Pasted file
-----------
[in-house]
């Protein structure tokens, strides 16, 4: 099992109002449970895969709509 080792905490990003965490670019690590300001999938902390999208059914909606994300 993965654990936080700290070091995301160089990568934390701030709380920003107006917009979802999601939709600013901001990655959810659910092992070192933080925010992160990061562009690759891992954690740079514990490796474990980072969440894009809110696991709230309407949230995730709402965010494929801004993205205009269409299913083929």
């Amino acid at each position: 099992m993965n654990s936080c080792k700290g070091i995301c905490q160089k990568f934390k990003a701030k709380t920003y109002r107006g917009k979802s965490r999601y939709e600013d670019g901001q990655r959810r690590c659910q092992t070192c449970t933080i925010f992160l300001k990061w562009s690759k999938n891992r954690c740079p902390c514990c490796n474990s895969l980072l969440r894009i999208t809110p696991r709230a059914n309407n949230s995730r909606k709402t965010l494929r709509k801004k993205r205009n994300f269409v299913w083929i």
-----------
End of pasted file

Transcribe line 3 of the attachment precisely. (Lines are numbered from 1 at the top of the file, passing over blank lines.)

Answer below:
């Amino acid at each position: 099992m993965n654990s936080c080792k700290g070091i995301c905490q160089k990568f934390k990003a701030k709380t920003y109002r107006g917009k979802s965490r999601y939709e600013d670019g901001q990655r959810r690590c659910q092992t070192c449970t933080i925010f992160l300001k990061w562009s690759k999938n891992r954690c740079p902390c514990c490796n474990s895969l980072l969440r894009i999208t809110p696991r709230a059914n309407n949230s995730r909606k709402t965010l494929r709509k801004k993205r205009n994300f269409v299913w083929i």